Texas Squatter Buys $300,000 3200 Square Foot Mansion For $16 Dollar

Not many people get the opportunity to receive a house for anywhere near the amount that 51-year-old Texas man Kenneth Robinson did.  Robinson did the unthinkable and was able to acquire a 3200 square foot mansion, which included a backyard pool, in a Dallas suburb, Flower Mound, for just $16. 

The property on Waterford Drive in Flower Mound, Texas, was estimated to be worth around $350,000 at the time.  Robinson, who neither rented or bought this home, was able to legally occupy the mansion for seven months by using a law that is called Adverse Possession.   

Adverse Possession was developed in order to establish that no property would be abandoned and left without some form of monitoring and maintenance.  The property, which was also in foreclosure, had been abandoned by its owner.  The mortgage company for the mansion had also gone out of business. 

Seeing this opportunity, Robinson paid $16 for a filing fee and submitted claims via an affidavit of Adverse Possession laws that he was able to stay there.  All he would have to do is keep the property clean as well as pay property taxes and homeowner association fees.   

According to a report by CBS, police were unable to locate the previous owners of the household, nor was any business listed that could officially file a complaint against Robinson.  It was due to this that the former Marine was able to live the “squatters” lifestyle and legally have the rights to do so.   

Neighbors of Robinson did not take kindly to his process of acquiring a residence in the Flower Mound home.  One of the neighbors spoke to local reporters saying, “If he [Robinson] wants the house, buy the house like everyone else had to.” Eventually, Bank of America found that they were the mortgage holders of the property and stepped in to claim ownership.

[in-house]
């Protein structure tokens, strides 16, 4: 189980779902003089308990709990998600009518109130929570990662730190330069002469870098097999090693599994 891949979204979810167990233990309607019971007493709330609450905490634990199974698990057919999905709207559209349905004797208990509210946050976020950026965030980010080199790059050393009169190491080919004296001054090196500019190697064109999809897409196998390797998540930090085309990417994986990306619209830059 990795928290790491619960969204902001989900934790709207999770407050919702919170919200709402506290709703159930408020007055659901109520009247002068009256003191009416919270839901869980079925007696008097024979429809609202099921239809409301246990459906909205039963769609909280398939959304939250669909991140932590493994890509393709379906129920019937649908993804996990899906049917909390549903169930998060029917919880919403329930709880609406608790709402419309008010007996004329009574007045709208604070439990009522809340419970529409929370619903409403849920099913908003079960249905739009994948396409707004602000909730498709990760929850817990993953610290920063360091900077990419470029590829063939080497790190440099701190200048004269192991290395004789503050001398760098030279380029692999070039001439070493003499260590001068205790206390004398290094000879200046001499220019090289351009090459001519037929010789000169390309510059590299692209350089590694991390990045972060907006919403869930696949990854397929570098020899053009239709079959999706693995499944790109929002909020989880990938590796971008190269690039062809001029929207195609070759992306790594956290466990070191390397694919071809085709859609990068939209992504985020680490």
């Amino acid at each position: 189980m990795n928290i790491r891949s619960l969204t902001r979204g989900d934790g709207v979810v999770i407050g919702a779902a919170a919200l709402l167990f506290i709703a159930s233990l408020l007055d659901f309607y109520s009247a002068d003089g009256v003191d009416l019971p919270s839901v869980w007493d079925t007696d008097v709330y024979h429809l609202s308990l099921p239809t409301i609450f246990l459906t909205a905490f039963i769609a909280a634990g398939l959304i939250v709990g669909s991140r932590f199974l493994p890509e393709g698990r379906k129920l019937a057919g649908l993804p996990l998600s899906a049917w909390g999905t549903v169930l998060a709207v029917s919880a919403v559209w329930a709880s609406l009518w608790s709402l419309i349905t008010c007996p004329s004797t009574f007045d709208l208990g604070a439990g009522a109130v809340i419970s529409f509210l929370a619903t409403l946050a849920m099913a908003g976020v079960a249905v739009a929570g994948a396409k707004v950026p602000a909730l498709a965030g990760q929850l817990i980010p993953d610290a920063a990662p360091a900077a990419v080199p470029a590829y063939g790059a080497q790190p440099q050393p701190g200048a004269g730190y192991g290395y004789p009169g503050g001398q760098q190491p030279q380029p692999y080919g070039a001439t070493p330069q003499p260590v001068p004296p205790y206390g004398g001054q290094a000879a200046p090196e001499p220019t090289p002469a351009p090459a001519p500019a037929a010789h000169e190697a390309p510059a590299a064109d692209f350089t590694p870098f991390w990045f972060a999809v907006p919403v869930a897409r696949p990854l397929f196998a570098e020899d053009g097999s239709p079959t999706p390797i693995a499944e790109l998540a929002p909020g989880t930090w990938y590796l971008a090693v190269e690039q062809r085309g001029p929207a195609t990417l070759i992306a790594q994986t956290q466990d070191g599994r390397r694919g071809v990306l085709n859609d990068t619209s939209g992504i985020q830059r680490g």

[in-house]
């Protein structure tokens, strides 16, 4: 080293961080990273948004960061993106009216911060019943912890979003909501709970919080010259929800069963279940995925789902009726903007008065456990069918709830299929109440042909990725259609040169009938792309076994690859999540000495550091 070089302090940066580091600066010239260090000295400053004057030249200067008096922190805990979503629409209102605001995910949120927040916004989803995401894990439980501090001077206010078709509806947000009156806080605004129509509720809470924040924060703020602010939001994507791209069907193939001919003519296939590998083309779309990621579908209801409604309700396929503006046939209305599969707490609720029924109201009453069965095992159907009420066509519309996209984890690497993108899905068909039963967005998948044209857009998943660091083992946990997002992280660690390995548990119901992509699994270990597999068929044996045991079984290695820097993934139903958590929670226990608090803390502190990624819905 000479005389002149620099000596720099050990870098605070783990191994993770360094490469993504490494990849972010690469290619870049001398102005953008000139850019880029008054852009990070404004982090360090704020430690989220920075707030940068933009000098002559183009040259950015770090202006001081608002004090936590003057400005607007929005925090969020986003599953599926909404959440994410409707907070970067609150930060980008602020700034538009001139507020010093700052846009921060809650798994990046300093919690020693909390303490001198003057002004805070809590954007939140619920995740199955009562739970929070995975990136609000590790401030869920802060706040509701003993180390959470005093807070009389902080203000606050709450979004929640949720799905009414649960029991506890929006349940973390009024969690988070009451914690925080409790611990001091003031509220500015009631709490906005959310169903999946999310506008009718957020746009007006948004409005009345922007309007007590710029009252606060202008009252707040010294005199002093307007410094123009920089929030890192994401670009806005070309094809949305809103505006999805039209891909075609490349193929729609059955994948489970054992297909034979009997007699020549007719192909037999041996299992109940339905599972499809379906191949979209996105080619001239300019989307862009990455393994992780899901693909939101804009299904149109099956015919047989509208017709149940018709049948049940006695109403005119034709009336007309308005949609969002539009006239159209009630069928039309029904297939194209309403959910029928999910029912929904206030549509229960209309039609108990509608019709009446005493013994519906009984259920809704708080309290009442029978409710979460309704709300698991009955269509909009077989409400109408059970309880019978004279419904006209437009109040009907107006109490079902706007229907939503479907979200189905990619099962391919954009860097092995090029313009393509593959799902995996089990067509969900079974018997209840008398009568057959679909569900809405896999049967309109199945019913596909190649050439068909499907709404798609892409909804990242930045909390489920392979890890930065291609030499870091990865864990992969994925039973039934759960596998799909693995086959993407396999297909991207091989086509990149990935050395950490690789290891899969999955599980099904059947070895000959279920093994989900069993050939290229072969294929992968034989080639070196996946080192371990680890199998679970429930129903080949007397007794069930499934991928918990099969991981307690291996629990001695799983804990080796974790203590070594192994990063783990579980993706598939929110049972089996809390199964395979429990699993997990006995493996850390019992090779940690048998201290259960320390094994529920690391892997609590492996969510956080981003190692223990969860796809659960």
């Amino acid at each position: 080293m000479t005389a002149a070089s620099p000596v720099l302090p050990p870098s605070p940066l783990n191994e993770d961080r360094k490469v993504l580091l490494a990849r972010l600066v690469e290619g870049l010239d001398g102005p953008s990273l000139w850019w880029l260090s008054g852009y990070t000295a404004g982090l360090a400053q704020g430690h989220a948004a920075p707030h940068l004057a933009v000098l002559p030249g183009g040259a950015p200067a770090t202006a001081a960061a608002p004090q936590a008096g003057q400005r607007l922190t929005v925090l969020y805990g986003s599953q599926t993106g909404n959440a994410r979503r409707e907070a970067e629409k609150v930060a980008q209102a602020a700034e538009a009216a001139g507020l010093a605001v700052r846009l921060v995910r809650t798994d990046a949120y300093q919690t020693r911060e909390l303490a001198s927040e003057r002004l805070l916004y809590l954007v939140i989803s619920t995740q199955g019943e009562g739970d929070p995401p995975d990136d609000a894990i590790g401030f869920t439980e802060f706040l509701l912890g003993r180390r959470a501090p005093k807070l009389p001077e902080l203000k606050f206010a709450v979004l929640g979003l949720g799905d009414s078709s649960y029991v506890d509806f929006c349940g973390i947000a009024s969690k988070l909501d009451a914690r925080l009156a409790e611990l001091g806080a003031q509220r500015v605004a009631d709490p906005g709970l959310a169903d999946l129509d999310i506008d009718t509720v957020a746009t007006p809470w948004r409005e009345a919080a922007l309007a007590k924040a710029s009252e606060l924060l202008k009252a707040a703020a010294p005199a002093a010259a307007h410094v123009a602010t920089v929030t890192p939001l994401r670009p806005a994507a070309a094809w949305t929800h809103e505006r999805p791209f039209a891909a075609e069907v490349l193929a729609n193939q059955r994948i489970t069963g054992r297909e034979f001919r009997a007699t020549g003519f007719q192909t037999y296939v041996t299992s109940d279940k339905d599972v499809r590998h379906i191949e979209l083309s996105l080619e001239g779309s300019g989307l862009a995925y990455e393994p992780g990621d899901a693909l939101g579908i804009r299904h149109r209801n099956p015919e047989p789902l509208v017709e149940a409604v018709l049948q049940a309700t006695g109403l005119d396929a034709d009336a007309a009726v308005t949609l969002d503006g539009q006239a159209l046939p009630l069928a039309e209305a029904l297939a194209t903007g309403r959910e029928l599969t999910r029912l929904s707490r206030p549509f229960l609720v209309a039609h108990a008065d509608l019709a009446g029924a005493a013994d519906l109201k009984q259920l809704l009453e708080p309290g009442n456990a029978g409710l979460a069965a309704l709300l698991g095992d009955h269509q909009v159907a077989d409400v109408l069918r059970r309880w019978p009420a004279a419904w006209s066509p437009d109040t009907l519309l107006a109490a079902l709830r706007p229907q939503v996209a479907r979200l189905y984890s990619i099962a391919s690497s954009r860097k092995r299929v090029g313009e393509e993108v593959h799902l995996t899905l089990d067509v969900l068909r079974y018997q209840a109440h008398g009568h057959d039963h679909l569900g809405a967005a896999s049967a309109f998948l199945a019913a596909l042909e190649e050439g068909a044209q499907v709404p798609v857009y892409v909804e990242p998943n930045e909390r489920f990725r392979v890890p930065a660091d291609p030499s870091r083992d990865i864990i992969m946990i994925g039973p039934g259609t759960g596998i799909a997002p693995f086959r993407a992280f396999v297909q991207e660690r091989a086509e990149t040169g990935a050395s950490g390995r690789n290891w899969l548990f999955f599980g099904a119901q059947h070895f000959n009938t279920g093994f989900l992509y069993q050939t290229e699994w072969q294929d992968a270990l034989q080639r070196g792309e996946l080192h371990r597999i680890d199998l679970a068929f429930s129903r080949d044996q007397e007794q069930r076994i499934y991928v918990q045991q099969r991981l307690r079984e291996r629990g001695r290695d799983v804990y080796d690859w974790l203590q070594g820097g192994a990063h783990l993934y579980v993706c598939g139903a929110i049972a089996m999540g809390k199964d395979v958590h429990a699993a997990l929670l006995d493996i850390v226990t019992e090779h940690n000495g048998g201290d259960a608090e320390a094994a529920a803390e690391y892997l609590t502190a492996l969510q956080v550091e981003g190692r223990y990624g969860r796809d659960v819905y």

“They think some bum off the street came and paid $15 to get a $300,000 house by filing a piece of paperwork,” said Kenneth Robinson in an interview with reporters.  “That is not the case. That is the sum of what happened.” 

Robinson was then given a certain amount of time to vacate the premises, to which he left without incident. Said Lucas Ferrera, a New York City real estate lawyer, “it’s quite an un-American notion that someone can take another’s property without paying for it. … After all, even the government has to pay for your property if it decides to take it from you.” 

Following the experience, Robinson gained local fame and notoriety.  He set up the website https://16dollarhouse.com and soon began to honor speaking engagements, mainly to law students on being able to legally squat.  He is also the author of an e-book: “Open and Notorious: Kenneth Robinson on Adverse Possession.”  Overall, Robinson called it a “huge learning experience.” 

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